How to Win95 your CD-ROMless laptop
I've been trying to resurrect a Windows '95 laptop. It's been fun. A most interesting challenge was getting the Windows 95 installation files onto the laptop. You see, it doesn't have a CD-ROM drive...
...and I don't have the floppy-based Windows 95 installation, only the CD-ROM. At one point I had a parallel Zip drive that would have been great and made this task much easier, but I've loaned it away for now. The laptop has no USB ports and you'd need to be able to start up Windows to use them anyway (which was the source of the problem-- Windows wasn't starting. Period.). And I didn't have a DOS machine that I could use to Laplink over the files (remember Laplink?)-- all my other machines run NT or 2000 (or Linux). So, I resorted to using good ol' floppies. I proceeded to create a backup of the Windows '95 installation files using the 'spanned zip' feature of WinZip.
WinZip is one of my favorite Windows utilities. But it does do one thing rather poorly-- handling disk write errors when creating a spanned zip. If you are doing this and are on the 20th disk, you don't want to get an error. If you do, WinZip basically throws it's hands in the air and says "I give!" and you shout out loud and start over from scratch. I say all this because that's what happened when I tried to do the spanned Zip. I had to do it a second time before it worked
Well, I finally got all 24 disks created (and finding 24 floppies I could erase was a challenge in it's own way-- I simply don't use them anymore, so I don't have spare ones lying around). Then I took them over to the laptop and proceeded to use the Infozip Unzip utility to extract the data back. Disk #1 had an error (remember "Abort, Retry, Fail?").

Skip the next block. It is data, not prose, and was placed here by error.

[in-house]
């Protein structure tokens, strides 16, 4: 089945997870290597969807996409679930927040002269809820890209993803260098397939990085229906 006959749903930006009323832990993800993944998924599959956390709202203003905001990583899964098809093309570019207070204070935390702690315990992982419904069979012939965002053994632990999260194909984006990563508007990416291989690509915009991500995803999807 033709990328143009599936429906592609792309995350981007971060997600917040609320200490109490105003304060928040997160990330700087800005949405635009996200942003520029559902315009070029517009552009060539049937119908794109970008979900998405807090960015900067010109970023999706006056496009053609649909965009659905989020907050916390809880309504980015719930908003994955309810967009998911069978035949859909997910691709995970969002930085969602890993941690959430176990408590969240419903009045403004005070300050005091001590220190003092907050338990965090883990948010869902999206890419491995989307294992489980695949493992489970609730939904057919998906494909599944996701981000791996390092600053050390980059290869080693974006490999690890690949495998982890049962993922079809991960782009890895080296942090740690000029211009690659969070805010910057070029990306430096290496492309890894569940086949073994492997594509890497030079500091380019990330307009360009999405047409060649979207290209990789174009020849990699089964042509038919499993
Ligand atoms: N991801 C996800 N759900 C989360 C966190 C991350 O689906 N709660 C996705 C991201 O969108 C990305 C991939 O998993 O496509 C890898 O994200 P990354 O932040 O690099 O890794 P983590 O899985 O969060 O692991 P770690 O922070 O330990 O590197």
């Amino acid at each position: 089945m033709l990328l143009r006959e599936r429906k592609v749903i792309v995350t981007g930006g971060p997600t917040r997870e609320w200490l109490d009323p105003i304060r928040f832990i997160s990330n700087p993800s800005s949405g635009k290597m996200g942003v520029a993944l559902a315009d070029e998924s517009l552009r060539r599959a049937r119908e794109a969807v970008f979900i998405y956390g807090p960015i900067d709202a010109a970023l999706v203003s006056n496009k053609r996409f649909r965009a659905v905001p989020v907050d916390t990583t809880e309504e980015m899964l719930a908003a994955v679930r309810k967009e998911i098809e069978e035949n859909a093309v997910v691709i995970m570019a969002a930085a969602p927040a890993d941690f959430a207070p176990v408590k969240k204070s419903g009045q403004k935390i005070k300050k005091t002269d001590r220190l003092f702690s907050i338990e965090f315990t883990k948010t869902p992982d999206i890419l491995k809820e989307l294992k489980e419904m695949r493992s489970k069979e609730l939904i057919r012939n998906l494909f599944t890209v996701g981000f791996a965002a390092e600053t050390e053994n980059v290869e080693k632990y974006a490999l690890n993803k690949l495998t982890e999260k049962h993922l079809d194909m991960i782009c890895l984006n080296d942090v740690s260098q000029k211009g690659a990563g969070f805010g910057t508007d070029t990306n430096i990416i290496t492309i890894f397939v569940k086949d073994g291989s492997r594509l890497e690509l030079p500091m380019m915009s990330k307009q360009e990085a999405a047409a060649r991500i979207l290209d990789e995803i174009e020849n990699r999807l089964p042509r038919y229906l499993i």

That's just GREAT. So I then decided to try to copy the files onto the hard drive manually. My hope was that I could rebuild the full Zip file using the 1.44MB pieces and then unzip that file. I was able to copy about half of the Zip pieces over. About a dozen of the diskettes I had used were bad, even though I didn't get an error during writing to any of them. That inspires great confidence, doesn't it?
Next, I went back to the PC where I was creating the disks and started yet another spanned Zip. This time, I decided to use a single disk that I knew was in good shape. I let WinZip fill it up, then I took it to the laptop, copied the Zip file over, erased the disk and repeated the process until I had all the Zip pieces I was missing on the laptop. Whew.
Next was reconstruction. In order to do this, I had to use the "copy /b" command to connect each piece of the Zip file together to make a single, complete file. The resulting file was about 33 MB in size. I then run the Infozip Unzip command on it. It failed miserably. I got a bunch of offset errors and only a few of the files decompressed at all. I was thoroughly disappointed. My guess was that you couldn't reconstruct the pieces of a spanned zip archive manually like I was trying to do.
By this time I was quite frustrated and decided that I'd be better off getting my parallel Zip drive back and using it to copy the files over. Then, I realized that I still had a copy of PKUNZIP 2.04g-- the real thing. So I decided to give it a shot too, just in case the problem was with the Infozip software. I felt it was a long shot, since WinZip uses the Infozip code to build and extract zip files-- if the Infozip Unzip tool wouldn't work, PKUNZIP probably wouldn't either. Well, I copied it over to the laptop and fired it up. It too gave me a bunch of offset and CRC errors. I then tried to do a test of the archive to see if it would reveal any other information about it. The test procedure said the Zip file was bad, but that I should try using PKZIPFIX to rebuild it.
I had completely forgotten about PKZIPFIX! In my experience, it usually didn't help you out very much-- it was more of a salvage-what-you-can tool. If you had a bad Zip file, PKZIPFIX would let you build a new Zip file using the valid pieces from the corrupt file. Well, I copied it over an let it run. After several minutes, it reported that the PKFIXED.ZIP had been built. I took a breath and did a "dir" command to check the file size of the new file. It matched! That was good news-- if it had been less, that would mean that PKZIPFIX had thrown away parts of the original file. I took another breath and ran PKUNZIP on PKFIXED.ZIP. My jaw dropped as I saw the filename of each Windows '95 installation file scroll up the screen. Absolutely amazing. That 7.5K PKZIPFIX program did the trick. I guess the archive just needed it's directory rebuilt in order to be processed correctly.
Well, it was a long journey, but I made it. I've still got it. Now I just need to see a doctor and get rid of it.